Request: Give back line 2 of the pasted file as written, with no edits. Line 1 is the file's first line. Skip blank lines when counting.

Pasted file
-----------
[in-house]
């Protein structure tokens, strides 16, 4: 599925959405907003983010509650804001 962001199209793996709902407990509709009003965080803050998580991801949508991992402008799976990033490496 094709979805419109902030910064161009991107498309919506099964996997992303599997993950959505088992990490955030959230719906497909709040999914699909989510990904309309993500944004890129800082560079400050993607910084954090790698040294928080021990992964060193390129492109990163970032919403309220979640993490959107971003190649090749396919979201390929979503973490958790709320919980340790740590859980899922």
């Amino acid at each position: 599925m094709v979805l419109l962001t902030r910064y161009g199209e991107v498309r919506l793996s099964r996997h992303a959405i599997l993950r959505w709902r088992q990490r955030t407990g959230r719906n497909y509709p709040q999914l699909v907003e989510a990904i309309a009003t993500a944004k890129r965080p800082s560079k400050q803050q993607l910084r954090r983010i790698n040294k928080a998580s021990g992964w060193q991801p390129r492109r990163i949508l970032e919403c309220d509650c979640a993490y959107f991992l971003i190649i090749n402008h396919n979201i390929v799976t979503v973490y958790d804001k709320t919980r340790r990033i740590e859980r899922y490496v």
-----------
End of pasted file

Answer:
């Protein structure tokens, strides 16, 4: 599925959405907003983010509650804001 962001199209793996709902407990509709009003965080803050998580991801949508991992402008799976990033490496 094709979805419109902030910064161009991107498309919506099964996997992303599997993950959505088992990490955030959230719906497909709040999914699909989510990904309309993500944004890129800082560079400050993607910084954090790698040294928080021990992964060193390129492109990163970032919403309220979640993490959107971003190649090749396919979201390929979503973490958790709320919980340790740590859980899922």